In part Bin Laden’s future victims underestimated him because their identities filtered their perceptions. Identity was also at work in analysis at the FBI. Former director Louis Freeh observes in his memoirs that because the FBI is a police organization, and therefore its role is to make a case and apprehend criminals, it saw bin Ladin as a criminal who needed to be prosecuted (backward looking), not as a warrior intent to destroy the US (forward-looking). Sadly, it took 9/11 to change this view. This is why we say that strategic surprises are largely socially constructed, and this way of thinking applies to the business world, too. Inevitably, a firm’s identity and culture act as filters and frames, and enable the organization – through its members – to make sense of its environment. But these filters can also distort a company’s analysis and blind it to unexpected events. This is not because the events in question are inherently unpredictable or unimaginable (indeed, they are often predicted and imagined by some), but because they do not fit the frame of corporate identity and culture. In short, what you are surprised by depends in large part on who you are.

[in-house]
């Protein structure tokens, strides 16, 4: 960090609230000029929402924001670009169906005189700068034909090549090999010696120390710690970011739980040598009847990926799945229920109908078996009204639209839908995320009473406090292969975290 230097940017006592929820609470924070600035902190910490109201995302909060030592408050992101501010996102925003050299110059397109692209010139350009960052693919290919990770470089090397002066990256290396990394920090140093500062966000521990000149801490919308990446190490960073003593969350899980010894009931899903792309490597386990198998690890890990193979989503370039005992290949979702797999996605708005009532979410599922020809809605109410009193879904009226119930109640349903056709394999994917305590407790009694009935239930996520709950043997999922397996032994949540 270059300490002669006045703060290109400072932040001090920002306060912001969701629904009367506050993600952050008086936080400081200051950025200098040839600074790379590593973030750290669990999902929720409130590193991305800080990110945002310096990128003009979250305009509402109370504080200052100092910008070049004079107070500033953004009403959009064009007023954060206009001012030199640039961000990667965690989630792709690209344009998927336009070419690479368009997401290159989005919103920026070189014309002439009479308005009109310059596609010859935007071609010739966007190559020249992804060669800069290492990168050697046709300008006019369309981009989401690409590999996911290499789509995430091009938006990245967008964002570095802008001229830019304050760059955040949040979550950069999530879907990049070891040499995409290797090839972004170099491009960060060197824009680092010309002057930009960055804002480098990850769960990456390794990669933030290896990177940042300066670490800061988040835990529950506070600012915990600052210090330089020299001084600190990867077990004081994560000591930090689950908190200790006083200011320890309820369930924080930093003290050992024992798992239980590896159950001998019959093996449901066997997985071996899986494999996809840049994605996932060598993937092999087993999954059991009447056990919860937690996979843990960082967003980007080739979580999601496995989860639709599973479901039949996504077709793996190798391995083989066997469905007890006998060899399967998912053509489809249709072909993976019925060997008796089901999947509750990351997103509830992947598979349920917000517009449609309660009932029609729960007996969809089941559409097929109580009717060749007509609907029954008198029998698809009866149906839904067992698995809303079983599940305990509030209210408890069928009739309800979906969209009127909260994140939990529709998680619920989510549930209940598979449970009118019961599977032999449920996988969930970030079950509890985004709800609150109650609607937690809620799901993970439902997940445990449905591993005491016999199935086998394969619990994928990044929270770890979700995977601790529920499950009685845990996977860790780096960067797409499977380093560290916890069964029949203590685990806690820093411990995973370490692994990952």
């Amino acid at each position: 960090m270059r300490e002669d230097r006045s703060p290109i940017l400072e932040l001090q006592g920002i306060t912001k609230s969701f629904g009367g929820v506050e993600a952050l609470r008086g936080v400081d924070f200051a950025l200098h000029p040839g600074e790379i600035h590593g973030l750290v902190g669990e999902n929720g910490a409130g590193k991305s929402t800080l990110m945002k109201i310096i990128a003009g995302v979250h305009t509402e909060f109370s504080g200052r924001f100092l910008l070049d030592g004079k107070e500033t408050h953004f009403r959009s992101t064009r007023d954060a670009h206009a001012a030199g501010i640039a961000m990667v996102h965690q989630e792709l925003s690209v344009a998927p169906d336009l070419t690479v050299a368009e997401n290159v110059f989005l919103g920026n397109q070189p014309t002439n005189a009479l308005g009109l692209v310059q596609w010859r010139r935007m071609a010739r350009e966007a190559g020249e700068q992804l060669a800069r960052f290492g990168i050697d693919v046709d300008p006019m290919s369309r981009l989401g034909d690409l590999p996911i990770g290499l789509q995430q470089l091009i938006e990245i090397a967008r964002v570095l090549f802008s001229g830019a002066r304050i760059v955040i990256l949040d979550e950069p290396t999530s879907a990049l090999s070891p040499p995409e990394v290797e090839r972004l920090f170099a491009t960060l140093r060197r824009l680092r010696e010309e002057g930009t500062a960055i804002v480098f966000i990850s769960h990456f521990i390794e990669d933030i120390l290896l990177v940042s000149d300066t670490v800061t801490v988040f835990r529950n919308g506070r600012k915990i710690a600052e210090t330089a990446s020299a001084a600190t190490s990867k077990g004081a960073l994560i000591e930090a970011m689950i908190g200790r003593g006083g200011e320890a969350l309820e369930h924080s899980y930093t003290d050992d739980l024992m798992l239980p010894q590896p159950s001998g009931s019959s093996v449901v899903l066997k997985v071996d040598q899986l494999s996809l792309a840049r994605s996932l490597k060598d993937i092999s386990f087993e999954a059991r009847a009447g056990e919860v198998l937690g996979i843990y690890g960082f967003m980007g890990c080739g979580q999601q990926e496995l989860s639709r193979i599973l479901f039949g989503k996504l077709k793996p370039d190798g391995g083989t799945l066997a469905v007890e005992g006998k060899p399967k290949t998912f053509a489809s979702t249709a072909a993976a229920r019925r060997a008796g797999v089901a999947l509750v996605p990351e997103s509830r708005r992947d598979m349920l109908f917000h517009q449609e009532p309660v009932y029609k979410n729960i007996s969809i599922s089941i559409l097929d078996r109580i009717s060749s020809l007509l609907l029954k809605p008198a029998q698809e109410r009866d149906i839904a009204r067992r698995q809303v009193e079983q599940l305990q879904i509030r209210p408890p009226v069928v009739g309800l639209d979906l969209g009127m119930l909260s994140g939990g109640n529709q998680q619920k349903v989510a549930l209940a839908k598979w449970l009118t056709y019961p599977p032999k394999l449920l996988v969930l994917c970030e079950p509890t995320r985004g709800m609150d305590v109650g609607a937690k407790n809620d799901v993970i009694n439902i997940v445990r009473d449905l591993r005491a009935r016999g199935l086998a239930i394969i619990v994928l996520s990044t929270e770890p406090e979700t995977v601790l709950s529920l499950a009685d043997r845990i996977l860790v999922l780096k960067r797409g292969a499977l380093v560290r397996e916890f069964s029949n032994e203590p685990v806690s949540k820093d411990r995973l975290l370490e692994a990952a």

The corollary of this is that whether a new business opportunity is attractive or not also depends mainly on identity. In a major study of management failures, Harvard scholar Clayton Christensen found that incumbent leaders often did not find the opportunities created by disruptive technologies attractive. Why? Simply because they didn’t fit with their existing business model, and thus their identity as a firm. Take Kodak, for instance. This was a company that knew everything about digital disruption in the photo industry, because it had invented most of the technology behind it. But what Kodak couldn’t do was to bet big on digital, because it would run against its traditional business model. Any investment in digital meant less investment in film, which had always defined who Kodak was. And the results of that stubborn refusal to shift are all too well-known. To succeed in a given environment, a firm develops a business model that fits with this environment. It defines a value proposition and a profit model implemented through resources, processes and values. How consistent these components are for a given environment determines how successful the firm will be in this environment. These resources, processes and values (RPV) define who the firm is. Together they constitute its identity and form the basis of it culture. It did not make sense for Digital Equipment to start PC manufacturing, for instance, because minicomputers generated higher margins and were sold through highly trained and expensive direct sales force, while this sales force was of no use to sell cheap PCs. In other words, it is not only your perception but also your strategy that depends on who you are.